US employers added a modest 136,000 jobs in September, enough to help lower the unemployment rate to a new five-decade low of 3.5 percent.
The figures show that hiring has slowed this year as the US-China trade war has intensified, global growth has slowed and businesses have reduced their investment spending. Even so, recent job gains have averaged 157,000 over the past three months, enough to absorb new job seekers and potentially lower unemployment over time.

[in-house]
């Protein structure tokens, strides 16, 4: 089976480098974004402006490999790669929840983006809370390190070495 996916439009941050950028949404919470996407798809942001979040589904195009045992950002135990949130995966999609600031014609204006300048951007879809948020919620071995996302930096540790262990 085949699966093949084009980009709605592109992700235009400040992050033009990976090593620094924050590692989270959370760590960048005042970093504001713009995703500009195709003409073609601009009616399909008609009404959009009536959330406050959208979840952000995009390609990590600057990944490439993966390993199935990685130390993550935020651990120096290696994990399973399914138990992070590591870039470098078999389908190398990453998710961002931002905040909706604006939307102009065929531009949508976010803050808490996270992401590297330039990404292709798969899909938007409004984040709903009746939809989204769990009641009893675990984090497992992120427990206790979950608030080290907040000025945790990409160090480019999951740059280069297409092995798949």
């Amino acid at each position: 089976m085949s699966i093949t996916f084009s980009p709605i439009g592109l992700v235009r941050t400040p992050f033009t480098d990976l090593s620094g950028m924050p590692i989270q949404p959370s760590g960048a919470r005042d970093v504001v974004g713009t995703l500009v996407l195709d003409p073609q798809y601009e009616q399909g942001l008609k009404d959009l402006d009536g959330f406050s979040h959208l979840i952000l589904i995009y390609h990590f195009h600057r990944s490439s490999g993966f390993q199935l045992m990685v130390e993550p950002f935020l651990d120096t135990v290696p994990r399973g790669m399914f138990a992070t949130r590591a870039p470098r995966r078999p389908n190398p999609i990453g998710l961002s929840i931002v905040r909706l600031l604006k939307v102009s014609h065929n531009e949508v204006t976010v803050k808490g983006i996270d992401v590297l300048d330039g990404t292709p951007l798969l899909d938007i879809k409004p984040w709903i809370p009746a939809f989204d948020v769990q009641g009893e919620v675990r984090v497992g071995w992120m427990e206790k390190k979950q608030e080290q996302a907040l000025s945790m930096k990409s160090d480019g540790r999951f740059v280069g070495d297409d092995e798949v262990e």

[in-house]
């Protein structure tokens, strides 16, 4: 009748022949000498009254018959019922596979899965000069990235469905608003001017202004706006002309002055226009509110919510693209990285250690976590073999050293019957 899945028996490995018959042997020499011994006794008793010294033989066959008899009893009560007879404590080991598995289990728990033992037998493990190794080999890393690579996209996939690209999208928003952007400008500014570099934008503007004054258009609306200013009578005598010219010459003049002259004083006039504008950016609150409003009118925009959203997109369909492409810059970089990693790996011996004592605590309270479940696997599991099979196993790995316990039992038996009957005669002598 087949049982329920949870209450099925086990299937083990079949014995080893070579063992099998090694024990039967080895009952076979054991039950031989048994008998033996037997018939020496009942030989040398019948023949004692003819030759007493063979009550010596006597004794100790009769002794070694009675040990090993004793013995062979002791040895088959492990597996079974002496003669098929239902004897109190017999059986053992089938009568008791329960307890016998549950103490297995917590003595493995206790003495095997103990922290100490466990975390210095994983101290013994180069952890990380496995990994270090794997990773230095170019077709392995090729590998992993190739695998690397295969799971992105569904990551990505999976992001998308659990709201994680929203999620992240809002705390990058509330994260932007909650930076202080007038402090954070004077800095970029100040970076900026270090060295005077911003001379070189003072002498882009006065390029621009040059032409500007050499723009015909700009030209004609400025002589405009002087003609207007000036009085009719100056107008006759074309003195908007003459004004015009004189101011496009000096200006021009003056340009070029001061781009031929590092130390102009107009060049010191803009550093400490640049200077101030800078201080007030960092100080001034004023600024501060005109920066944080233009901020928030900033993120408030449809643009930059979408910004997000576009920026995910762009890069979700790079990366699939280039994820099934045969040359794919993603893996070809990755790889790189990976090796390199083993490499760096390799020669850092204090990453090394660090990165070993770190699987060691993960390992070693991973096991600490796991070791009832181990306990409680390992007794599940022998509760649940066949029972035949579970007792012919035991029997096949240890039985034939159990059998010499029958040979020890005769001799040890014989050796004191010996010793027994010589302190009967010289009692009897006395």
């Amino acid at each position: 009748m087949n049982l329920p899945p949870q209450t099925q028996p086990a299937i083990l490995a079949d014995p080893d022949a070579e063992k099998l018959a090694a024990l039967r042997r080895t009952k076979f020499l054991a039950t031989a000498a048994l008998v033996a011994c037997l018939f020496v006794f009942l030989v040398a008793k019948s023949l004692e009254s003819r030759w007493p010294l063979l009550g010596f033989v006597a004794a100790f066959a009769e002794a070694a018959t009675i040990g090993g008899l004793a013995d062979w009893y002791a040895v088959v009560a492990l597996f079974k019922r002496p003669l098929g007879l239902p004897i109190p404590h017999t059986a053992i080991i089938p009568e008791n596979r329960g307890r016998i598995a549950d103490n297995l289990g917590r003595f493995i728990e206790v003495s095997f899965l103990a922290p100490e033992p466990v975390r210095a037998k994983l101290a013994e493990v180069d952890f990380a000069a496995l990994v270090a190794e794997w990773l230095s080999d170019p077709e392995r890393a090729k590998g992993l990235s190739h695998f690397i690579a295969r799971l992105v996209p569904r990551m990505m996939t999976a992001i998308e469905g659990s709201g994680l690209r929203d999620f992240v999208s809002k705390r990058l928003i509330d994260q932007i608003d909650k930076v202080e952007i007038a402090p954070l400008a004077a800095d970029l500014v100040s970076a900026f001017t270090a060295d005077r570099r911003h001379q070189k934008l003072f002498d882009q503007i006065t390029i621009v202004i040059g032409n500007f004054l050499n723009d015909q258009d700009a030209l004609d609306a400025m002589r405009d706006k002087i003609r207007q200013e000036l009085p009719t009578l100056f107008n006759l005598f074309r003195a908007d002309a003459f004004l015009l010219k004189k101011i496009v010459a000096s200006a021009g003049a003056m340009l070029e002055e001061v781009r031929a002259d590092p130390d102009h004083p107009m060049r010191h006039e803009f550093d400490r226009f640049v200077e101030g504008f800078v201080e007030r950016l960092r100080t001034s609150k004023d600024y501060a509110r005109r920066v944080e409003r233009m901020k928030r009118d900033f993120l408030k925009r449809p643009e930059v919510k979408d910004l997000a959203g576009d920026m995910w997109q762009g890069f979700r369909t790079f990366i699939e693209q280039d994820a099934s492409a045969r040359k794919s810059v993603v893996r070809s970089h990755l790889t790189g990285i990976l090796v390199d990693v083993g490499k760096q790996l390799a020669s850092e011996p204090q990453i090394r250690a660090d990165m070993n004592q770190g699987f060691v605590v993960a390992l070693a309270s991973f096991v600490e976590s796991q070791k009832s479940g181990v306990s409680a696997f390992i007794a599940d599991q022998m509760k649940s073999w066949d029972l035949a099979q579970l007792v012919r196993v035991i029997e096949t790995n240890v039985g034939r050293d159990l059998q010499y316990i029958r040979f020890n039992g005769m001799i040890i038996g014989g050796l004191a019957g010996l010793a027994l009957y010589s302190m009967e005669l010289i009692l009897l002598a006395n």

Besides issuing the jobs data for September, the government on Friday also revised up its earlier estimates of the gains for July and August by a combined 45,000. The steadiness of US hiring, despite its slowing pace, may help ease concerns that the economy might be edging closer to a potential recession.
Despite ultra-low unemployment, which fell from 3.7 percent in August, average hourly wages slipped by a penny, the Labor Department said Friday in its monthly jobs report. Hourly pay rose just 2.9 percent from a year earlier, below the 3.4 percent year-over-year gain at the start of the year.
The September jobs report is likely to keep the Federal Reserve on track to cut rates later this month for the third time this year to try to help sustain the expansion.
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